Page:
Logic stepped precariously forward, surveying the battle scene. Diverting my mind from the feeling of lack of oxygen, I focused more intensely on my prayers. Logic and Fear stood on the precipice of faith and only one could make it out in the end.
At this point the adrenaline built up with such intensity that I had to sit, legs still shaking and now my hands begun to as well. I sat folded up, arms wrapped around my legs, tucking my head between my knees and chest. My hair fell like a curtain over my arms and tears continued to pour forth, sliding in couplets down my cheeks and falling from my nose.
Five deep breaths. The enemy’s assault continued, irrational and alien to my body that longed for nothing more than the peace and calm of sleep. This intruder had ransacked the depths of my mind, taken all my secret fears and brought them to light in this panicked moment. Attack was an aptly fitted name for this situation, as one’s body and soul would never willingly subject itself to such torture.
You have a tumor. You will leave your children motherless. You will fail as a mother and a wife because you cannot even have a minor pain without being worried. You will die. You deserve it.
“It’s not true. It’s not true.” My own war drums beating, trying to drown out the insidious whispering. I had to regain control of my mind. The only way to do that was to ride through the assault.
I continued to pray aloud, speaking truths to myself against the lies that Fear told me. But I let the attack move through me, shaking me and causing my heart to beat all the more erratically. “It cannot last forever,” I said meekly, not sure if I believed myself. My imagination was wrought with thoughts of what may happen if Fear was right and this life was not as it seemed. Logic remained quiet at the tip of my tongue, whispering truth between shaking breaths, trying to fight its way back.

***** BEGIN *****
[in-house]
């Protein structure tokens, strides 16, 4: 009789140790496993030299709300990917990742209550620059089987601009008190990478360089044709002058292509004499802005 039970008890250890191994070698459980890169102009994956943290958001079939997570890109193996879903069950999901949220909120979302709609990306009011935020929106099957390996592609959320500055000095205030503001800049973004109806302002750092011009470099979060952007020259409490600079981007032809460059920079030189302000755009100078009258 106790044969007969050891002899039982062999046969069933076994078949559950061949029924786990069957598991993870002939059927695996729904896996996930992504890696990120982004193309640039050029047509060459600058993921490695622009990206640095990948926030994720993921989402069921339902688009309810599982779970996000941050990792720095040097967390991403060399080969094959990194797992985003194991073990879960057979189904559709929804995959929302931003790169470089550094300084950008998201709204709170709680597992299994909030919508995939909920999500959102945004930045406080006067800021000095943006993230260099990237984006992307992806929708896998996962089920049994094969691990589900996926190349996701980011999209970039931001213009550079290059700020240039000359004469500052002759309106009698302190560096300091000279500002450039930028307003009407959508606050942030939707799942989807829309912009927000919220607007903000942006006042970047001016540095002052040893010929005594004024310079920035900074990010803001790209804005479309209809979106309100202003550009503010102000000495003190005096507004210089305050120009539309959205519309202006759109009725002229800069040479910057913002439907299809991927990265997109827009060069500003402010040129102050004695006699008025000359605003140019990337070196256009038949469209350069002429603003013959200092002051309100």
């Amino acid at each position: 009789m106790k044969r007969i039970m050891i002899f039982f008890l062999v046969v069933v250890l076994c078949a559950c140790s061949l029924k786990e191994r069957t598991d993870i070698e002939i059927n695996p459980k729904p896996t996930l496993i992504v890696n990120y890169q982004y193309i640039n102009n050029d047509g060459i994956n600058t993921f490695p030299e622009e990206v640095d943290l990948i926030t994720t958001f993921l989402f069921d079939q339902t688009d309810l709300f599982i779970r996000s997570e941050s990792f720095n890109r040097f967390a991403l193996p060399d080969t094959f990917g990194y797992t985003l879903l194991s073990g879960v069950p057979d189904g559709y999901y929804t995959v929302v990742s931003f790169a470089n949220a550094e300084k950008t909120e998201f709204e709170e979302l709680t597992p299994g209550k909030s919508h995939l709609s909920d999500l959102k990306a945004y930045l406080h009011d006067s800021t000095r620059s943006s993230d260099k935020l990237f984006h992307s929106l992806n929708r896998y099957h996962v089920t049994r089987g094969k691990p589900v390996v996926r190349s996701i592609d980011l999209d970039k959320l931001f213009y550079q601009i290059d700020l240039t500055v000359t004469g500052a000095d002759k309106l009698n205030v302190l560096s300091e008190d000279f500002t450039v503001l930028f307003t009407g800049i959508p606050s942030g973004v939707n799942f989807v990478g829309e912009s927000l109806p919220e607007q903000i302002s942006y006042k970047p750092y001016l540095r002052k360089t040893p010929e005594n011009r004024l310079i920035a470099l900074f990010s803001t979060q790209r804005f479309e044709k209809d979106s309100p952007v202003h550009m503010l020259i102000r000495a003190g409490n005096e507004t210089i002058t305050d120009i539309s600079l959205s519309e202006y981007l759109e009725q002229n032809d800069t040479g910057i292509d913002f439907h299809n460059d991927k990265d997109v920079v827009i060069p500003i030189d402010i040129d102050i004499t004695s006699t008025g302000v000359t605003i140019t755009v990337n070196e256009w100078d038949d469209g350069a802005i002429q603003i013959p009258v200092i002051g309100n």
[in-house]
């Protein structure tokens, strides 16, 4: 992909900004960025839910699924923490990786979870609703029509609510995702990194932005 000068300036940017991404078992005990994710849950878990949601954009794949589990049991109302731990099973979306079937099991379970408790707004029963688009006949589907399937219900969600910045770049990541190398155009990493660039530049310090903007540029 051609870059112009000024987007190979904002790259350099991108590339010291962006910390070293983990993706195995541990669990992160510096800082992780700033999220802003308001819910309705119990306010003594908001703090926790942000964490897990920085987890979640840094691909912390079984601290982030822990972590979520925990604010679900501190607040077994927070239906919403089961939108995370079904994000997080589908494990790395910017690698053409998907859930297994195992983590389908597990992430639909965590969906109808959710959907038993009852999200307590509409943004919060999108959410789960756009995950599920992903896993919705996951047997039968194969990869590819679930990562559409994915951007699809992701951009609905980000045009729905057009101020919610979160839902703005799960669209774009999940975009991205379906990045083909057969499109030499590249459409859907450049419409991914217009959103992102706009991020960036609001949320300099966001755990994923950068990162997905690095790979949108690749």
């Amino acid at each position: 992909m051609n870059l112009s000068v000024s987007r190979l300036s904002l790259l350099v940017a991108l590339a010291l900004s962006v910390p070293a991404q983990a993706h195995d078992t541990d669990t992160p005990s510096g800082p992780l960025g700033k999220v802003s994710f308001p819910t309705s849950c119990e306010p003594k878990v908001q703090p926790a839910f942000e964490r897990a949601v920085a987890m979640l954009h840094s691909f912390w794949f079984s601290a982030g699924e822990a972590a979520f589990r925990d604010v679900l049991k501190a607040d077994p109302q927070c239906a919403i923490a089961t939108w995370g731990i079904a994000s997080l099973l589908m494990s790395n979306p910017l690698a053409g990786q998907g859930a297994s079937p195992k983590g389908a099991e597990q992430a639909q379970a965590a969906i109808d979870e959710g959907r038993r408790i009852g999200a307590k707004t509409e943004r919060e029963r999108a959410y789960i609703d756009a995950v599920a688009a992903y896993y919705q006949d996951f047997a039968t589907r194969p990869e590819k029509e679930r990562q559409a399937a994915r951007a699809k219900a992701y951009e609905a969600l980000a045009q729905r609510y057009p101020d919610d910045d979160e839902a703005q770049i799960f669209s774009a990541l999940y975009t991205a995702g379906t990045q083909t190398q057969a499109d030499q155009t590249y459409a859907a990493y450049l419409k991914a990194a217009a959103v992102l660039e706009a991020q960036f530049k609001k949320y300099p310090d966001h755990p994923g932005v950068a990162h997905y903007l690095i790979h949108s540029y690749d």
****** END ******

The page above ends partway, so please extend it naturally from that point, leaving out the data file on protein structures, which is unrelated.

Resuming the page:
Thirty minutes later and Fear was done with me. In opposition to how quickly it appeared, it slowly began to unfurl its grasp, ebbing away the thoughts. My heart began to steady and my limbs stopped trembling. The tears stopped but the headache remained, worsened by the attack.
My work here is done.
Fear had gone but I lingered in the bathroom, exhausted and overcome with relief. I crawled back to the sink and braced myself as I stood. Cold water splashed on my face stung as it hit the red and swollen tracks where my tears had been. I shut out the light, opened the door, and stumbled through the dark back to my bed. Sleep came easy, although echoes of the taunting and berating haunted me until I dreamed.
When I awoke the next morning I felt numb, emotionally spent. The night had seemed so long that at first I thought it was a dream but my congested headache reminded me of the crying and my tired and achy limbs of the shaking. The world of Fear had come face-to-face with my logical, rational being, and this time I had managed- barely- to hold onto the world I knew. I had made it out alive. It was just a headache, after all. The battle for my mind was momentarily over, and fear was defeated.
But I will come back .